This is only true when the concept of different users is fully controlled by the business logic of the calling application and thus outside the database. This setup is common for web applications, where a single application "tenant" owns and accesses the database. The database itself has in this case no idea of what a user in the context of the application actually means, it only sees tables accessed by the same tenant. Authentication of users is done fully inside the web application and the database is only involved in this to get the stored password hashes or similar - the authentication check itself is then done by the application based on these retrieved information.

But, commonly databases themselves have their own concept of users build in. When using such concepts different users will maintain different connections to the database. Authentication of the users is done against the database engine and access control is enforced by the database itself with various granularity, like which user can access which database, maybe which table, maybe even which row. Also if the user can only read data or also write data etc. Check Managing PostgreSQL users and roles for some overview of how this works in PostgreSQL.

It works by introducing additional WHERE clauses in SQL statements attributing the query to a particular user / tenant / domain.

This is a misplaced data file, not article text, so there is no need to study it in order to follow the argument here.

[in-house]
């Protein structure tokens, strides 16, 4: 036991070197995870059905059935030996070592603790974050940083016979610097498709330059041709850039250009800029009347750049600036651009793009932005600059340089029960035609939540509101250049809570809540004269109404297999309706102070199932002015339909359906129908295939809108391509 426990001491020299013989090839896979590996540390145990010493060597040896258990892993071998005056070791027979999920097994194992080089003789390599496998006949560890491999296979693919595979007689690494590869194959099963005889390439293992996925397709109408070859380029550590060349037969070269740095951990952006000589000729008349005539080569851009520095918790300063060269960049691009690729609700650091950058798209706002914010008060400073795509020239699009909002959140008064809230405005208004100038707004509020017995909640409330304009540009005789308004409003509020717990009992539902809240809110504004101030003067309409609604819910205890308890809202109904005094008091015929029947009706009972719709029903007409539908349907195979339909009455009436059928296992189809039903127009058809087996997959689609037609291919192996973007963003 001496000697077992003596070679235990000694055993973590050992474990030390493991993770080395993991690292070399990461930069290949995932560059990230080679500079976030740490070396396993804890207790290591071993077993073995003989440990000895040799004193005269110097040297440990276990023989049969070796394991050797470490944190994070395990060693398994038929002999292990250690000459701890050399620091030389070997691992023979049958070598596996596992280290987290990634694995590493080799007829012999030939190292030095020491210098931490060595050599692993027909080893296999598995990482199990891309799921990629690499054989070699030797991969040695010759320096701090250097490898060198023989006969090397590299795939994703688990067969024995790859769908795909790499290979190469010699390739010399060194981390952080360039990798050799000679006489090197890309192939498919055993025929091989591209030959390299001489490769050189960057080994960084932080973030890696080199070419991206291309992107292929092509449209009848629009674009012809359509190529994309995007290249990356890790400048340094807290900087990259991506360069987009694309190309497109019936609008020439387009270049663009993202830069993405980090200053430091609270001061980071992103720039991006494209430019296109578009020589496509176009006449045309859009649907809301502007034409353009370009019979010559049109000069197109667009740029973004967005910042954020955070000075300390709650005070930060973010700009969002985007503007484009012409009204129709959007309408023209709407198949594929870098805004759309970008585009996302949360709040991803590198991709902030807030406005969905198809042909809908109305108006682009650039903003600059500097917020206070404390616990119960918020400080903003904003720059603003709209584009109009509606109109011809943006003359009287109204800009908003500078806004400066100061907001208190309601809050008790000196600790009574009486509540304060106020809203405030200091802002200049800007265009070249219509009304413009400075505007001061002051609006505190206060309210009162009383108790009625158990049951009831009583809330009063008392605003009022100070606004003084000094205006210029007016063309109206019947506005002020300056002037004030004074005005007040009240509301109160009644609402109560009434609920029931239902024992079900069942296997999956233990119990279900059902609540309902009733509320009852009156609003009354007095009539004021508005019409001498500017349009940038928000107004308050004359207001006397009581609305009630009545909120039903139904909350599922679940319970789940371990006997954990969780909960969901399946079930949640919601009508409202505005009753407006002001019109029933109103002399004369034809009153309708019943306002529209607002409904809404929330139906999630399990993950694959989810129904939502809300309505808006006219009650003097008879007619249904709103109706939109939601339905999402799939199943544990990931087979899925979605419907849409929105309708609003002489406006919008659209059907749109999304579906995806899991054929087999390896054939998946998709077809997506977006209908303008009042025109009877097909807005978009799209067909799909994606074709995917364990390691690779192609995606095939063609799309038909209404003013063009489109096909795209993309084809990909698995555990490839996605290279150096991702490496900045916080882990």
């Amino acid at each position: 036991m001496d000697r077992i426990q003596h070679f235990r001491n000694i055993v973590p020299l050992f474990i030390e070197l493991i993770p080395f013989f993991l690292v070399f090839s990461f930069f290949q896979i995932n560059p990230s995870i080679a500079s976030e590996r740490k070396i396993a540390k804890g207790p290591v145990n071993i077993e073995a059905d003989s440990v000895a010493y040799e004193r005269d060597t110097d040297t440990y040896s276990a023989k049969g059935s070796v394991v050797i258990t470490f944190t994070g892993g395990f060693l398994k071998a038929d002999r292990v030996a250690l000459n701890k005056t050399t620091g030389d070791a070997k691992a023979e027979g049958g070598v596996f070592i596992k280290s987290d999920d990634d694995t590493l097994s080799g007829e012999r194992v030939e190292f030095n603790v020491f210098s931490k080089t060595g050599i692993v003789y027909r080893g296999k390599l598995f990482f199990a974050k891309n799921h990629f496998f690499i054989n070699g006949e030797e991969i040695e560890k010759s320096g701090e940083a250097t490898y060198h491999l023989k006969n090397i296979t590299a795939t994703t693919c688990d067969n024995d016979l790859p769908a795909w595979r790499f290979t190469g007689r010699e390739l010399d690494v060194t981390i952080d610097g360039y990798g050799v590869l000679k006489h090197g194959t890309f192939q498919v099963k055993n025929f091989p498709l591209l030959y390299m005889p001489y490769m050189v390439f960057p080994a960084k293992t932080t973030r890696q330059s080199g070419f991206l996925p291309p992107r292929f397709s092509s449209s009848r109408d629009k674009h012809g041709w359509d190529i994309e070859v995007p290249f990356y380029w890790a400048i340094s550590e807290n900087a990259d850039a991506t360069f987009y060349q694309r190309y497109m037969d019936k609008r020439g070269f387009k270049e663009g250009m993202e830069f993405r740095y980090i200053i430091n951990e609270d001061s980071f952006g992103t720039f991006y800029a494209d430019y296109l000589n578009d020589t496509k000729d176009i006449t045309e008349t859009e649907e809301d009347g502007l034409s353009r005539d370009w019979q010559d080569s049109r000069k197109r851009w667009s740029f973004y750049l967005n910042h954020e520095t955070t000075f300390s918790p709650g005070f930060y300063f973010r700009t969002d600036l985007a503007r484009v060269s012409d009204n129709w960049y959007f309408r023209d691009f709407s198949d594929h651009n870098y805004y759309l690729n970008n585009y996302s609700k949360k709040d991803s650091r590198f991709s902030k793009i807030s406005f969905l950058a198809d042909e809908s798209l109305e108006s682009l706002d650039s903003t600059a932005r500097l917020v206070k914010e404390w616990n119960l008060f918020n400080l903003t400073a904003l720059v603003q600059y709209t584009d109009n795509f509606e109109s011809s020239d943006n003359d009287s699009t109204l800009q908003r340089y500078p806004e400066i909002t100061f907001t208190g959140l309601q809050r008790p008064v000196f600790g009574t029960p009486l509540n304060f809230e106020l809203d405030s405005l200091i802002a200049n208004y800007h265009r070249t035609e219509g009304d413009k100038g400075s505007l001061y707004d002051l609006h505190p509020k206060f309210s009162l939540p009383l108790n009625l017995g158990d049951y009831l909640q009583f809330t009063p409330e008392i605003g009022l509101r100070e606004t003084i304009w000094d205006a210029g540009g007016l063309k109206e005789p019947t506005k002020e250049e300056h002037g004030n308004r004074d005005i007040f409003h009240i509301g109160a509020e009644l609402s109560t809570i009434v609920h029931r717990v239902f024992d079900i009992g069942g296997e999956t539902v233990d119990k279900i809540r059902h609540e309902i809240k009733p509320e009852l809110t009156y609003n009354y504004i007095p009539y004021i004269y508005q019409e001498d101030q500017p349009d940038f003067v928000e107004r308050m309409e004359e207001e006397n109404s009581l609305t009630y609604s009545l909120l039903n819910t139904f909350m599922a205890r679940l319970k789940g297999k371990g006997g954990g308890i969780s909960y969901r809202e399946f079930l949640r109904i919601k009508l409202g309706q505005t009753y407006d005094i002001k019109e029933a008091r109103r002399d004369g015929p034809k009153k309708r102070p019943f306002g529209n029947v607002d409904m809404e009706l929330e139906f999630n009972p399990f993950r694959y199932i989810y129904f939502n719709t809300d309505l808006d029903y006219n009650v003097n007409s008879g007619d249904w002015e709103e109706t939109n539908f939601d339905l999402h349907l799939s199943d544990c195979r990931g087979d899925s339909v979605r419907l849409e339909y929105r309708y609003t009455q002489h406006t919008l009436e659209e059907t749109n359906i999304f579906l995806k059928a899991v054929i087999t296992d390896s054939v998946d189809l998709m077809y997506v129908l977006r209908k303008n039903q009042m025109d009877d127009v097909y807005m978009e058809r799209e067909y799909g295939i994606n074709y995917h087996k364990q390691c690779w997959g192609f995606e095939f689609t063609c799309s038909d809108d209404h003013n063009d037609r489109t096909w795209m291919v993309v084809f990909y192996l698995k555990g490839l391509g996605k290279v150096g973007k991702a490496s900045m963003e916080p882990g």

This is only true for the first case, where the concept of users only exist in the business logic of the application but is not reflected in different users of the database engine.

With different users at the database engine the access control is instead enforced by the database engine itself and is based on the user authenticated against the database, not some WHERE clause in a SQL statement. The application accessing the database cannot simply misattribute the user by specifying another one. It also needs to provide the authentication credentials for this user in order to get an authenticated database connection in the name of the user.

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    Just to add to this: A database user doesn't necessarily have to represent an actual person - it could just be that each application has it's own database user, which then limits what can be accessed using that application, regardless of how much or little permissions an actual user has within it, which in turn limits how much information could be leaked by a vulnerability with that application.
    – Bobson
    Commented Feb 13, 2022 at 3:22
  • Thank you for the thorough explanation! If I understood correctly, in order for RLS to be effective it requires that the SQL client authenticates as the end user/tenant? And this would typically happen in intranet desktop applications, but is not possible (or extremely unusual?) in web applications?
    – watchowl
    Commented Feb 15, 2022 at 1:26
  • @loopbackbee: Yes, row level security as implemented in the database requires that the client authenticates against the database - since otherwise the database cannot reliably distinguish clients. The typical setup for cheaper web hosting is a shared database between different clients, where each client gets a single database user - which means that RLS cannot be implemented at the database level within the web application. Commented Feb 15, 2022 at 4:14